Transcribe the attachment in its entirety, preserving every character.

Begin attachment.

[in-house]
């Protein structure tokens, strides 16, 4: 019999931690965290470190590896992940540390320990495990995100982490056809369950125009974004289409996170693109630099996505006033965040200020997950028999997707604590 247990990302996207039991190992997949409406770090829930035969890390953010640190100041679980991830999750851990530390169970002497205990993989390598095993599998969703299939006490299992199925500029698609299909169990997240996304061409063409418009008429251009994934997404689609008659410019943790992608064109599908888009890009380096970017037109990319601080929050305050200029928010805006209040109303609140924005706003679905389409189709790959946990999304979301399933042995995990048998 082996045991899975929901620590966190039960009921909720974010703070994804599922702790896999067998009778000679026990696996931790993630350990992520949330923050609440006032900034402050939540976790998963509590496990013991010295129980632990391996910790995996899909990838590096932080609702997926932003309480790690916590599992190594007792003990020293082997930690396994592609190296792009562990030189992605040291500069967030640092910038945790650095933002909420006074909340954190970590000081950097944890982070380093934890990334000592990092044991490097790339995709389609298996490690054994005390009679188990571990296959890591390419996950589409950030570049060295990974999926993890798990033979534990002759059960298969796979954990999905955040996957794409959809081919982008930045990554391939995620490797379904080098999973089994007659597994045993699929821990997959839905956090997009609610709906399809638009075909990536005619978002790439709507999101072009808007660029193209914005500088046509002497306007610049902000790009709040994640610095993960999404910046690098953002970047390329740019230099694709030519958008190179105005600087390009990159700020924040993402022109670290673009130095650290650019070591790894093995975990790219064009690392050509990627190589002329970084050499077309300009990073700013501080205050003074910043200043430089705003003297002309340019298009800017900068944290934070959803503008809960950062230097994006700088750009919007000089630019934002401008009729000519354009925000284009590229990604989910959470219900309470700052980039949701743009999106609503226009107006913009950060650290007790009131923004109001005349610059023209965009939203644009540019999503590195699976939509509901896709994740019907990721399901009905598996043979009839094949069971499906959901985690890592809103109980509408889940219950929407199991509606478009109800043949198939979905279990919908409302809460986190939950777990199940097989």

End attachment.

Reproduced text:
[in-house]
């Protein structure tokens, strides 16, 4: 019999931690965290470190590896992940540390320990495990995100982490056809369950125009974004289409996170693109630099996505006033965040200020997950028999997707604590 247990990302996207039991190992997949409406770090829930035969890390953010640190100041679980991830999750851990530390169970002497205990993989390598095993599998969703299939006490299992199925500029698609299909169990997240996304061409063409418009008429251009994934997404689609008659410019943790992608064109599908888009890009380096970017037109990319601080929050305050200029928010805006209040109303609140924005706003679905389409189709790959946990999304979301399933042995995990048998 082996045991899975929901620590966190039960009921909720974010703070994804599922702790896999067998009778000679026990696996931790993630350990992520949330923050609440006032900034402050939540976790998963509590496990013991010295129980632990391996910790995996899909990838590096932080609702997926932003309480790690916590599992190594007792003990020293082997930690396994592609190296792009562990030189992605040291500069967030640092910038945790650095933002909420006074909340954190970590000081950097944890982070380093934890990334000592990092044991490097790339995709389609298996490690054994005390009679188990571990296959890591390419996950589409950030570049060295990974999926993890798990033979534990002759059960298969796979954990999905955040996957794409959809081919982008930045990554391939995620490797379904080098999973089994007659597994045993699929821990997959839905956090997009609610709906399809638009075909990536005619978002790439709507999101072009808007660029193209914005500088046509002497306007610049902000790009709040994640610095993960999404910046690098953002970047390329740019230099694709030519958008190179105005600087390009990159700020924040993402022109670290673009130095650290650019070591790894093995975990790219064009690392050509990627190589002329970084050499077309300009990073700013501080205050003074910043200043430089705003003297002309340019298009800017900068944290934070959803503008809960950062230097994006700088750009919007000089630019934002401008009729000519354009925000284009590229990604989910959470219900309470700052980039949701743009999106609503226009107006913009950060650290007790009131923004109001005349610059023209965009939203644009540019999503590195699976939509509901896709994740019907990721399901009905598996043979009839094949069971499906959901985690890592809103109980509408889940219950929407199991509606478009109800043949198939979905279990919908409302809460986190939950777990199940097989």